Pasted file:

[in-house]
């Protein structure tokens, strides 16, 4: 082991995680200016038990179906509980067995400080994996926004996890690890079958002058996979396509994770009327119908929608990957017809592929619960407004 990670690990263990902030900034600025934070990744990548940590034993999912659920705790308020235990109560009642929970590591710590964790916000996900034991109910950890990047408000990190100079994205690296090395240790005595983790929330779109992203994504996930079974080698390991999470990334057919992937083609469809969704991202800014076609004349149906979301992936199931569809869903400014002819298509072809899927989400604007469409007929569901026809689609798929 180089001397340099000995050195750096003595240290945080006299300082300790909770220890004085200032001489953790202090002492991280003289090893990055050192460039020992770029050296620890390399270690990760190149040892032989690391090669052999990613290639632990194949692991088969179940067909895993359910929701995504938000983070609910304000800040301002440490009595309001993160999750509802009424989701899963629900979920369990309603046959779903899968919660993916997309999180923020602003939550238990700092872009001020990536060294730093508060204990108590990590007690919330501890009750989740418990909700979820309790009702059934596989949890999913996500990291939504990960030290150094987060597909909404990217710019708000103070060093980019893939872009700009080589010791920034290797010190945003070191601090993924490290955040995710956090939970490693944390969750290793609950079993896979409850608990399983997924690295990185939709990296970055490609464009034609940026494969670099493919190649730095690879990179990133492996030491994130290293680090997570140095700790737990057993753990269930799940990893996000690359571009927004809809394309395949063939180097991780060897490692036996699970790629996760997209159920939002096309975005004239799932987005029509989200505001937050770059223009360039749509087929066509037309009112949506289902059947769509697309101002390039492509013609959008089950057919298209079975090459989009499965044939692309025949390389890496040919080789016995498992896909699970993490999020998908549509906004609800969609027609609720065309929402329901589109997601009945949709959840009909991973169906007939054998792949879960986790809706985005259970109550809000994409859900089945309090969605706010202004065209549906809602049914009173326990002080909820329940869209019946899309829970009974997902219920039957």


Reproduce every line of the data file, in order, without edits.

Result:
[in-house]
């Protein structure tokens, strides 16, 4: 082991995680200016038990179906509980067995400080994996926004996890690890079958002058996979396509994770009327119908929608990957017809592929619960407004 990670690990263990902030900034600025934070990744990548940590034993999912659920705790308020235990109560009642929970590591710590964790916000996900034991109910950890990047408000990190100079994205690296090395240790005595983790929330779109992203994504996930079974080698390991999470990334057919992937083609469809969704991202800014076609004349149906979301992936199931569809869903400014002819298509072809899927989400604007469409007929569901026809689609798929 180089001397340099000995050195750096003595240290945080006299300082300790909770220890004085200032001489953790202090002492991280003289090893990055050192460039020992770029050296620890390399270690990760190149040892032989690391090669052999990613290639632990194949692991088969179940067909895993359910929701995504938000983070609910304000800040301002440490009595309001993160999750509802009424989701899963629900979920369990309603046959779903899968919660993916997309999180923020602003939550238990700092872009001020990536060294730093508060204990108590990590007690919330501890009750989740418990909700979820309790009702059934596989949890999913996500990291939504990960030290150094987060597909909404990217710019708000103070060093980019893939872009700009080589010791920034290797010190945003070191601090993924490290955040995710956090939970490693944390969750290793609950079993896979409850608990399983997924690295990185939709990296970055490609464009034609940026494969670099493919190649730095690879990179990133492996030491994130290293680090997570140095700790737990057993753990269930799940990893996000690359571009927004809809394309395949063939180097991780060897490692036996699970790629996760997209159920939002096309975005004239799932987005029509989200505001937050770059223009360039749509087929066509037309009112949506289902059947769509697309101002390039492509013609959008089950057919298209079975090459989009499965044939692309025949390389890496040919080789016995498992896909699970993490999020998908549509906004609800969609027609609720065309929402329901589109997601009945949709959840009909991973169906007939054998792949879960986790809706985005259970109550809000994409859900089945309090969605706010202004065209549906809602049914009173326990002080909820329940869209019946899309829970009974997902219920039957």